"Sweet Land" wins the race over "The Departed," going away.


An Illusion Reivew by Joan Ellis

                 Here’s a fine juxtaposition for this week:  a proud-of-itself Hollywood blockbuster and a humble, transcendent indie.  Whatever its miniscule budget, “Sweet Land” wins the race over “The Departed,” going away even though the blockbuster has four good actors and a world class director to recommend it. 

                The fun in “The Departed”, if you can use that word in connection with blood soaked brutality, is watching Jack Nicholson, Matt Damon, Leonardo DiCaprio and Mark Wahlberg playing games with underworld power.  Martin Scorsese has put bad guy weapons in their hands and directed them to use them with liberal cruelty.  For some, the whole thing is an exercise in modern depravity; for others, primarily lovers of all things that go bad on urban mean streets, it is a good yarn.

                Jack Nicholson is the guy everyone fears.  Allies or enemies, they’re all still afraid.  Not to give anything away here, we are dealing with two double agents, that most awful of human betrayals.  They are played well by Matt Damon and Leonardo DiCaprio who have each turned from wunderkinds into excellent actors.  With relish, Nicholson has started to play Nicholson.  It’s an overheated performance, but he’s still #1.  Scorsese has told his actors to have fun with a blood bath.  Somehow, in 2006, the fun has drained out of the genre.

                “Sweet Land” has made its way through the festival circuit collecting audience applause and awards.  It is a gorgeous movie in spirit and in reality.  Written and directed by Ali Selim, it is the story of a mail order bride who is expected to be Norwegian but turns out to be primarily German.  At the end of World War I, being German in a Norwegian/American community in Minnesota is not a good thing.  First, there’s that war, then there is the problem of a rigid, harsh, and very small mid-western rural community.  The minister and the bureaucrats conspire to keep the couple from marrying and then express and encourage horror at their sinfulness.  The story meanders from 1920 through their lifetimes – all well and good.  But it will be the performances and the camera work that we will all remember.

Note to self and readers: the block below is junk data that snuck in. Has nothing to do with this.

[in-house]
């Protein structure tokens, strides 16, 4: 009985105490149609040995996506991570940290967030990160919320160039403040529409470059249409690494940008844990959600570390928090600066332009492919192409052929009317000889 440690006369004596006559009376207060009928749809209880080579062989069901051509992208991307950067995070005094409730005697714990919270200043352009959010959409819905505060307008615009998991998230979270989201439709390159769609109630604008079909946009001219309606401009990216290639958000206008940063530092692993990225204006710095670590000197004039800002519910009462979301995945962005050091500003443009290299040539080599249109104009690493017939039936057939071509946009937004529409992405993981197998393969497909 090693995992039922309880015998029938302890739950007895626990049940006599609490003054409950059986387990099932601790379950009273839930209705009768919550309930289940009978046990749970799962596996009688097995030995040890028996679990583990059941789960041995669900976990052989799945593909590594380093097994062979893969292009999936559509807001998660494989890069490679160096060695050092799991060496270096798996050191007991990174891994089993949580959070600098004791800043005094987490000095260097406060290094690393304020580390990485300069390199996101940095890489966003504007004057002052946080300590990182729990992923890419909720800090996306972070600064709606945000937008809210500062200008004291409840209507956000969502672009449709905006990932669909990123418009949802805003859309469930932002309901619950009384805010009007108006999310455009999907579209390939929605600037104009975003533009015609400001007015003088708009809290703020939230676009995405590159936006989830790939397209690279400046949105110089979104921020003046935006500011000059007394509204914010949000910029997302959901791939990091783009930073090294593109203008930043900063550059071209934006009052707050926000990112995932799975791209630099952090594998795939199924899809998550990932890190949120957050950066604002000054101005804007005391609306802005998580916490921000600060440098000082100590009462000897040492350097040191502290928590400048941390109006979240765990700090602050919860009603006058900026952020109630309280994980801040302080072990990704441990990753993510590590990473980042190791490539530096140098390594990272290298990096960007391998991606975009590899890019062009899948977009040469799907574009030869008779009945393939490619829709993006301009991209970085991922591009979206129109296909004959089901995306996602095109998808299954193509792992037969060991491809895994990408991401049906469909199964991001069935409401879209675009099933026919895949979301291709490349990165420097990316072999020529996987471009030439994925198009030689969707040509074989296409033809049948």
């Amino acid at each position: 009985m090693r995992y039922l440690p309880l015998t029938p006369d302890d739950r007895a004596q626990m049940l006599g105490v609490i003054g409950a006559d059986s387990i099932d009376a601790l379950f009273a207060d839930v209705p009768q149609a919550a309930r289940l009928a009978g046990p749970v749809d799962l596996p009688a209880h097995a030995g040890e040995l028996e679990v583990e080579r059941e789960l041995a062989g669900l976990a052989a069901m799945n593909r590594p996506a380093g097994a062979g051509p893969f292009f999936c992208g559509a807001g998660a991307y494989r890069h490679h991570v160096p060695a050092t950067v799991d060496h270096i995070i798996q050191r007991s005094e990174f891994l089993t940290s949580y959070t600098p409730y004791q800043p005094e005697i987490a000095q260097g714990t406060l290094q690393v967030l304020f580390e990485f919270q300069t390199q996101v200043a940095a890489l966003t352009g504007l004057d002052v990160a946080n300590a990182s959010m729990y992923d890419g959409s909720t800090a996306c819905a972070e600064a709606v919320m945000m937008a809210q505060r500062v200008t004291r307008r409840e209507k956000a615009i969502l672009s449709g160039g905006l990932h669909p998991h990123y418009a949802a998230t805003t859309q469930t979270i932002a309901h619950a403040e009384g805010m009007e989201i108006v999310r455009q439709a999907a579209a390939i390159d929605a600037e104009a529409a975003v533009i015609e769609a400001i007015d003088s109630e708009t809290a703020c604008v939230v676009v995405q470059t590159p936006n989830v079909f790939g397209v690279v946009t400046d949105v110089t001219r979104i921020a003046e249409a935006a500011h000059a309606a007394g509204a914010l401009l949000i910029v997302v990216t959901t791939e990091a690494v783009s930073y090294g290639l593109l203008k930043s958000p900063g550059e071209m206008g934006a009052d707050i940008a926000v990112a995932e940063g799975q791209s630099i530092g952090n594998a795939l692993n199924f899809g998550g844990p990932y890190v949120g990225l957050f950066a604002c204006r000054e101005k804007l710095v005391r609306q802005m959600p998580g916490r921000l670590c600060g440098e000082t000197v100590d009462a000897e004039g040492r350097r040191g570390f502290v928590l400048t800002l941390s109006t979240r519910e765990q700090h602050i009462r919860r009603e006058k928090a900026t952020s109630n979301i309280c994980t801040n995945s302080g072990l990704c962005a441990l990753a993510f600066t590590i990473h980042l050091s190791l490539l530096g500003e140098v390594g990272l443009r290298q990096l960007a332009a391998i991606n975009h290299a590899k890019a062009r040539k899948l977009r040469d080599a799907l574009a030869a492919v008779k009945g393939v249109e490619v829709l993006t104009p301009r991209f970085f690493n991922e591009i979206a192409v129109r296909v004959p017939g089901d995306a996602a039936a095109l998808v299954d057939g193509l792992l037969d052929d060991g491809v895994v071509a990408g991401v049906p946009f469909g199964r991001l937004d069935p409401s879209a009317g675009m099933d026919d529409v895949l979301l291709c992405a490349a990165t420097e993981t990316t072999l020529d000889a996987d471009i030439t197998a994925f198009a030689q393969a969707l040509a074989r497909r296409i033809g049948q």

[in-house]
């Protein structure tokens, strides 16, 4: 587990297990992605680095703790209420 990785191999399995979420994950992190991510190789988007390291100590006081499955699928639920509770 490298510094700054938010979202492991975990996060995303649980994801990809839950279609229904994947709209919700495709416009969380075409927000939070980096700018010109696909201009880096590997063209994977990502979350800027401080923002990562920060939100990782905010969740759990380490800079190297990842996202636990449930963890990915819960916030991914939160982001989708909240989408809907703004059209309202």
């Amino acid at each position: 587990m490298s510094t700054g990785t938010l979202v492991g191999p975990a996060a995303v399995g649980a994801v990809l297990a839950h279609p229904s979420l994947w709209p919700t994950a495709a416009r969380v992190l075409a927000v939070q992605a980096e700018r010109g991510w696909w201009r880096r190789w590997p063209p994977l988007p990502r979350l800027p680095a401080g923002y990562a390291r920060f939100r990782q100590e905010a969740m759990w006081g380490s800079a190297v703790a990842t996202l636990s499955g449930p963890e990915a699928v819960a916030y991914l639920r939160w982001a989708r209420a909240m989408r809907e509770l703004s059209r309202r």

There are supremely lovely performances from the bride (Elizabeth Reaser), the groom (Tim Guinee), and their dear friends (Alan Cumming and Alex Kingston).  Because the bride speaks little English and the groom is so shy he speaks almost nothing, this is a film of scant dialogue that turns out to be a gift.  The audience is left free to absorb the nearly inexpressible beauty of a landscape that determines the lives of its farmers.  Watch the two use hand scythes to cut stalks as the camera rises slowly to drink in the vast fields that would take a lifetime to cut with these tools.  It speaks of beauty and bravery without a single spoken word.  If this doesn’t come to your local art house, look for it on DVD, but find it, please.


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